Fairline Targa 50GT buyer’s guide: This British sportscruiser broke the mould

Our resident used boat expert Dave Marsh explains how to find a good Fairline Targa 50GT on the secondhand market.

Outside the world of exotic one-off design, it’s nigh-on impossible for designers of mainstream production powerboats to stray far beyond the norms and fundamentally rethink the underpinnings of a new boat.

But in 2011, Fairline’s designers did just that. In doing so they were able to conjure a 50-foot sportscruiser that was genuinely different.

Back then, sizeable tenders had become a must-have, and high-low bathing platforms were all the rage, typically poking out four or five feet beyond the boat proper.

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Fairline’s designers reimagined that orthodox arrangement, and instead engineered an integral tender launch mechanism that cantilevered out from its flush location, hidden within the platform.

That allowed Fairline to extend the hull back to the boat’s rearmost extremity. The effect was transformational – Fairline’s designers suddenly had four or five feet of extra boat to play with.

Which leads us to four space-related reasons why a secondhand Fairline Targa 50GT might be your used sportscruiser of choice. For a 50-footer, the 50GT’s crew cabin is terrific, easy to access, and with its small toilet and handbasin, far more spacious than the lazarette on, say, a Princess V52.

Nor has this compartment stolen any space from the engineroom, which is easy to move around in – not a place where you’ll be obliged to employ a chimpanzee to carry out the servicing or daily checks.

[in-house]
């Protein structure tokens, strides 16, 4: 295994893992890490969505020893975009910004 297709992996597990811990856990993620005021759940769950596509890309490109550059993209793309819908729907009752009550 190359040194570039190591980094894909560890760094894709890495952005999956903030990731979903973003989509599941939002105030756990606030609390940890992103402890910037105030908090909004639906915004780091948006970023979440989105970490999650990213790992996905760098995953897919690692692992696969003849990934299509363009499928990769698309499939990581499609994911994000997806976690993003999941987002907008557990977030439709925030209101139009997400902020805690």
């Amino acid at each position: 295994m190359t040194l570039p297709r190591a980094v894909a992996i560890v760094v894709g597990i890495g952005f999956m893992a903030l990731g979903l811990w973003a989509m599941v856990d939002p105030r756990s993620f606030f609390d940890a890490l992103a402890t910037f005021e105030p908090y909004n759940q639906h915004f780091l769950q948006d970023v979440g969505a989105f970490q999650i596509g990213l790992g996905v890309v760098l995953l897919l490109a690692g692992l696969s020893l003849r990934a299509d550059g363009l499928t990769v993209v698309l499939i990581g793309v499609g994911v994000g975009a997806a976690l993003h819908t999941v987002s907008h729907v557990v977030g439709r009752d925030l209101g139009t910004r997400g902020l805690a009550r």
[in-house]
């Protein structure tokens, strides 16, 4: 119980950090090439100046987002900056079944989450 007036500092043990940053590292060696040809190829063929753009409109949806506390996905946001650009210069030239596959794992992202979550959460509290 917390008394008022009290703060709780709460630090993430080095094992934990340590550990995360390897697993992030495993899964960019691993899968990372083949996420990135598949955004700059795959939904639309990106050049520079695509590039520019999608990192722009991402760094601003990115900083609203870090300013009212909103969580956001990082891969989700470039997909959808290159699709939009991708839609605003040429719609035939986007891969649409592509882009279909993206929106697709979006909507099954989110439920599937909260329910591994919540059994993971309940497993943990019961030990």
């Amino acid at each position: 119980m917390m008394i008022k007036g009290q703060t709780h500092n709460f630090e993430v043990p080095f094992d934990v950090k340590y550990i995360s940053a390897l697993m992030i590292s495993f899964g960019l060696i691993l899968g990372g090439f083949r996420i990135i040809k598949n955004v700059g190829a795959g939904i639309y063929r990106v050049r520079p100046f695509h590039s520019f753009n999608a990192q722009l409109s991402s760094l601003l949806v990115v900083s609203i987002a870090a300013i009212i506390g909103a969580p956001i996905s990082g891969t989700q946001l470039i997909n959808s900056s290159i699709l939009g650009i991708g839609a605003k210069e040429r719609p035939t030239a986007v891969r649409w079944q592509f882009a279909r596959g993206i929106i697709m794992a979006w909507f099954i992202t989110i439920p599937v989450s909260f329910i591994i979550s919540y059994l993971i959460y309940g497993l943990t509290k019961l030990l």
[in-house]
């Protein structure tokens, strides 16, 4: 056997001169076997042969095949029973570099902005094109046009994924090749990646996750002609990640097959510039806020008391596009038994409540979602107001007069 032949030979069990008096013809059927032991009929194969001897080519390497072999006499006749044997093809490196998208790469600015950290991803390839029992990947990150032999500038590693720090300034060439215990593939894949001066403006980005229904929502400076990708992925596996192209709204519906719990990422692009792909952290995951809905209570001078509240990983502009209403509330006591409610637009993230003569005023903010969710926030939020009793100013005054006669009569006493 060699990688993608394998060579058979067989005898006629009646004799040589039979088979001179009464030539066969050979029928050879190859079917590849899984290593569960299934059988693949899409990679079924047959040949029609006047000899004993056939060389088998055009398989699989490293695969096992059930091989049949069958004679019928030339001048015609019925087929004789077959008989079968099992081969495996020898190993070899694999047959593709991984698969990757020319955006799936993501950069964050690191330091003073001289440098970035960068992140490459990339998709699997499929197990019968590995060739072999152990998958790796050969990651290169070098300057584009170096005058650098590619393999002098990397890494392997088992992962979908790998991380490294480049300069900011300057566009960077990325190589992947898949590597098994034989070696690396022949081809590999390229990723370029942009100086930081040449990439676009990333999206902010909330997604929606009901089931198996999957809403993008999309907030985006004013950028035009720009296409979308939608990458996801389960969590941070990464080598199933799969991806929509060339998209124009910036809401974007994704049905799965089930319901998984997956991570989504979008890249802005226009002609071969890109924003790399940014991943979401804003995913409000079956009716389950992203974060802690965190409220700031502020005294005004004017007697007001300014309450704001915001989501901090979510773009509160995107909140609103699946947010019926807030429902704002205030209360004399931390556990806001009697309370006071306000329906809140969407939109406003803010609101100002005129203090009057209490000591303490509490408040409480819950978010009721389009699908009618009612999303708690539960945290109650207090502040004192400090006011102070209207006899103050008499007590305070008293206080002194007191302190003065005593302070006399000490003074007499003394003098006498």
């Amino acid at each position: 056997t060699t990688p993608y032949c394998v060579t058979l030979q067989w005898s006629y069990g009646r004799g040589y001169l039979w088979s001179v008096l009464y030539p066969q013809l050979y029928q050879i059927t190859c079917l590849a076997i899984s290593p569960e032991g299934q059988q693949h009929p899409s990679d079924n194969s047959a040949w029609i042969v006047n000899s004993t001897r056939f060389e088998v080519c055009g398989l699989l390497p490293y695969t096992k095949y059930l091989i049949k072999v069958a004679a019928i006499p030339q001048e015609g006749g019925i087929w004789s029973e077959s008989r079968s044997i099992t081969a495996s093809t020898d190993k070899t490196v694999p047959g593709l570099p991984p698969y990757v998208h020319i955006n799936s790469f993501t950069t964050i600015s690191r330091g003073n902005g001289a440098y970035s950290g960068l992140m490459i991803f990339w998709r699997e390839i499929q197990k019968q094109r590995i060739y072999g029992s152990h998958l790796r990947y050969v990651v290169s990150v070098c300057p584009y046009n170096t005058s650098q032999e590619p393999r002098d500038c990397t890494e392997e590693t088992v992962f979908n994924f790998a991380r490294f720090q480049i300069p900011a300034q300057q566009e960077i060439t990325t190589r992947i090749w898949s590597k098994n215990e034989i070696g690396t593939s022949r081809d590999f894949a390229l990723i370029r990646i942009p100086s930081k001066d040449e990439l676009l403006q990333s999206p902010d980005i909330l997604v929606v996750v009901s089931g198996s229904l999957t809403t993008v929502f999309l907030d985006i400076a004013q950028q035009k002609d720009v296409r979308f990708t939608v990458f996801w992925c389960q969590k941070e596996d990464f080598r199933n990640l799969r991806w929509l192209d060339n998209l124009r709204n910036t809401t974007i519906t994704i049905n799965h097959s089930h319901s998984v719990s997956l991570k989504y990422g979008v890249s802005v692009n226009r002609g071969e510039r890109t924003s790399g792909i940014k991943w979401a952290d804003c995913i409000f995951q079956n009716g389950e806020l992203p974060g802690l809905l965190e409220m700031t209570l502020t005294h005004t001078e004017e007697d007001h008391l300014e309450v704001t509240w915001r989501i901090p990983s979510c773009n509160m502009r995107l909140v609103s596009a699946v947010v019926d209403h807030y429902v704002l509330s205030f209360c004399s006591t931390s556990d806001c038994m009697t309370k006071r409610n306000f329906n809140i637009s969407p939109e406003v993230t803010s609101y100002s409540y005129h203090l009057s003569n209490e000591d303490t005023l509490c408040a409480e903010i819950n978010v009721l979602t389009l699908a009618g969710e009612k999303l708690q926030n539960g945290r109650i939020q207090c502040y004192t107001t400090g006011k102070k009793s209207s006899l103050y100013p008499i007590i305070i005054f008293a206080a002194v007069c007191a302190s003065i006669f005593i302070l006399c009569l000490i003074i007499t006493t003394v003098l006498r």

If the high cost of mooring pains you, it’s worth remembering that, because there’s no high-low platform, you would only be paying for a few inches over 50ft, whereas competing three-cabin sportscruisers with similar accommodation and space – even the hugely voluminous craft built today – are likely to be closer to 54ft.

Still, even if the appealing triumvirate of cheap mooring, a great crew cabin, plus a spacious engineroom doesn’t swing it for you, the Fairline Targa 50GT’s trump card possibly will.

In defiance of early 20th century 50ft-plus sportscruiser convention, Fairline sited the owner’s cabin forward instead of amidships. The result is a fabulous owner’s cabin that most 58ft sportscruisers would be hard pressed to emulate.

Read Dave’s full buyer’s guide for the Fairline Targa 50 GT in the August issue of MBY, out July 1.

Fairline Targa 50GT specifications

LOA: 50ft 8in
Beam: 14ft 8in (4.47m)
Draught: 3ft 1in (0.9m)
Displacement: 18 tonnes
Fuel capacity: 2,300 litres
Water capacity: 600 litres
Engines: Twin VOLVO D9 575hp diesel
Top speed: 30 knots
Cruising speed: 26 knots
Cruising range: 260 miles


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